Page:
In “The Cloud,” a piece from ST:TMP (1979), we get a sense of the enormity of the unknown entity heading for Earth and of the secret it contains. Again, there is a nautical element, highlighted by electronic whooshes that evoke memories of earthly oceans. The music is a little brighter here—the universe of Star Trek is less harsh and hostile than that of Alien, but no less grand and mysterious.

In contrast, Williams’ style is robust, familiar, romantic. It is evocative of adventure, human relationships, and spirituality. Consider this piece from Return of the Jedi (1983), which frames the moment when Luke reveals to Leia that they are brother and sister. This piece, like most of Williams’ compositions, is suffused with warmth and emotion.

“Tales of a Jedi Knight / Learn About the Force” (Star Wars, 1977) is no less filled with awe and mystery than Goldsmith’s “The Cloud,” but it is more optimistic and tinged with a sense of adventure. Here we have the budding relationship between a master and his young apprentice. With Williams, you don’t get the sense of a harsh and hostile universe, but one in which purpose and hope are woven into the fabric of its cosmos, even while it is momentarily under the sway of a dark and oppressive force.

Though Goldsmith and Williams differ in style, they have one element in common—the sense of awe and grandeur they convey through their compositions. It’s impossible to imagine the universes of Alien, Star Trek, and Star Wars without the character and dimension of their music.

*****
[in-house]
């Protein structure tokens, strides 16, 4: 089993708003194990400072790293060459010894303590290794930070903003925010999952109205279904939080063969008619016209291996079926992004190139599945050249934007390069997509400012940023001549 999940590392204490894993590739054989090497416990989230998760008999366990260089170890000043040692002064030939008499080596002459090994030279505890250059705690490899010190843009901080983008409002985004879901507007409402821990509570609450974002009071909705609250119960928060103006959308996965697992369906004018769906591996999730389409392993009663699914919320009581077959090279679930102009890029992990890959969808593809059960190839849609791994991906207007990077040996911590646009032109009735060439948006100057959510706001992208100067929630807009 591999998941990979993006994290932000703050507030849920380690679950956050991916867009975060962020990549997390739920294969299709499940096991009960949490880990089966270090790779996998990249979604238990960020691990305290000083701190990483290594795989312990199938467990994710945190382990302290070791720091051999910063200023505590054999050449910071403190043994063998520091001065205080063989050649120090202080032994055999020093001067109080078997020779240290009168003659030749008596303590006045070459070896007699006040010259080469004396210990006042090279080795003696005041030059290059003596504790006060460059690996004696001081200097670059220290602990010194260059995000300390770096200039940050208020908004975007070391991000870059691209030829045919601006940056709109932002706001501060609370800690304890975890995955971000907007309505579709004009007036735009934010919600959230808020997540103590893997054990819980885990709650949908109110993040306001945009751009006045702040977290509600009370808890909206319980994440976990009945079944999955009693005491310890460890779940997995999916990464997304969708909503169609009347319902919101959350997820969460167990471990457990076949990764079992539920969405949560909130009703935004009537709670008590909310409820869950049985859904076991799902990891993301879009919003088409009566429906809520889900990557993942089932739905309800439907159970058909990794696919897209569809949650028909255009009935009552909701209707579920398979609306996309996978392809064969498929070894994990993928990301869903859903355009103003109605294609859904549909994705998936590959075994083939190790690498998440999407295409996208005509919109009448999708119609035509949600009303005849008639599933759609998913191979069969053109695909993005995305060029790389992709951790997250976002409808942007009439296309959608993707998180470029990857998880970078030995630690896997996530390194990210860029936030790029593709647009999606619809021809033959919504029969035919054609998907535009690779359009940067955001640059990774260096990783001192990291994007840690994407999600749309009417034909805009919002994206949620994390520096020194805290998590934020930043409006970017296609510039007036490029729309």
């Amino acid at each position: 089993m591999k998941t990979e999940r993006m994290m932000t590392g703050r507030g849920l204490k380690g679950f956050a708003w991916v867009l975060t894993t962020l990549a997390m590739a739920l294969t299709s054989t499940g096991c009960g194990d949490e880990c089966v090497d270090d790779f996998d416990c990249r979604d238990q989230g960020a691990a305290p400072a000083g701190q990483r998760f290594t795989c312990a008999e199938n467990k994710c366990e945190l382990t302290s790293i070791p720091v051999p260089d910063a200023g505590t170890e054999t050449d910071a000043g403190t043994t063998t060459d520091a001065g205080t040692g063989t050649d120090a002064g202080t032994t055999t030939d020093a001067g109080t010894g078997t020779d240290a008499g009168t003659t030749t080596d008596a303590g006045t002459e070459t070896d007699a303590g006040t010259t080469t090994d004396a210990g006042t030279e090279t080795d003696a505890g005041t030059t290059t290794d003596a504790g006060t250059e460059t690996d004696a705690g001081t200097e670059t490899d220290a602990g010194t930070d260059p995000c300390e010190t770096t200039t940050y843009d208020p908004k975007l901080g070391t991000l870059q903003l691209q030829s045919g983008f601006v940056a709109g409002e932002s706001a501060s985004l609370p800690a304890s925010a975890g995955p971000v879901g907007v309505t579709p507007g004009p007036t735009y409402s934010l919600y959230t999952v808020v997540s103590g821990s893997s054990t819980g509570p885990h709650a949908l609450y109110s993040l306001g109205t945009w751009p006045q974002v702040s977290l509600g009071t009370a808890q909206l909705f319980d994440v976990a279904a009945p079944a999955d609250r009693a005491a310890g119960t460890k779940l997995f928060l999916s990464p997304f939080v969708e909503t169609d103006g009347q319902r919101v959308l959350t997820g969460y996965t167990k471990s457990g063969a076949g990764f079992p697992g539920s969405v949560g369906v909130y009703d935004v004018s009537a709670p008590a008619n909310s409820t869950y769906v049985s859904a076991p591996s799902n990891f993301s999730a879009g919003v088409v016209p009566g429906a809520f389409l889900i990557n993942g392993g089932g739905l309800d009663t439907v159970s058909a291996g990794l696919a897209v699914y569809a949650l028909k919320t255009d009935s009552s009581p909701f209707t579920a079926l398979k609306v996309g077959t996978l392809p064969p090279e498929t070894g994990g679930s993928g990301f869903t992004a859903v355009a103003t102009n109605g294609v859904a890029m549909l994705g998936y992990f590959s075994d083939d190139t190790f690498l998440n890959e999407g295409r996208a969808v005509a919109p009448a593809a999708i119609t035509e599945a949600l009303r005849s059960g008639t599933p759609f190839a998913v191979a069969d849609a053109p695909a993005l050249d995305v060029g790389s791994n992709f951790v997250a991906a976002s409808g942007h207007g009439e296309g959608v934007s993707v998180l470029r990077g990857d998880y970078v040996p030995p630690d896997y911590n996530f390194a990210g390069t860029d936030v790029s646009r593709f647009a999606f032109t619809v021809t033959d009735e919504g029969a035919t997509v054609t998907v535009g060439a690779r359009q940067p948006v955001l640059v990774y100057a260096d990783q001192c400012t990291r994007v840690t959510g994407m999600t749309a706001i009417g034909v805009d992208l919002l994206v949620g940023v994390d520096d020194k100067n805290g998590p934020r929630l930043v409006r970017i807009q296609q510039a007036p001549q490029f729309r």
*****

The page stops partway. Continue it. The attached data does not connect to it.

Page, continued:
Nerve cells link up through tiny tubes

The affinity of nerve cells for exploring tiny tubes could lead to futuristic neuroscience developments:

Nerve-cell tendrils readily thread their way through tiny semiconductor tubes, researchers find, forming a crisscrossed network like vines twining toward the sun. The discovery that offshoots from nascent mouse nerve cells explore the specially designed tubes could lead to tricks for studying nervous system diseases or testing the effects of potential drugs. Such a system may even bring researchers closer to brain-computer interfaces that seamlessly integrate artificial limbs or other prosthetic devices.

The technology required to interface the brain with a computer is apparently still a long way off, but every step in the right direction counts. (Unless of course this is one more step toward a Borg future, in which case prepare to be assimilated.)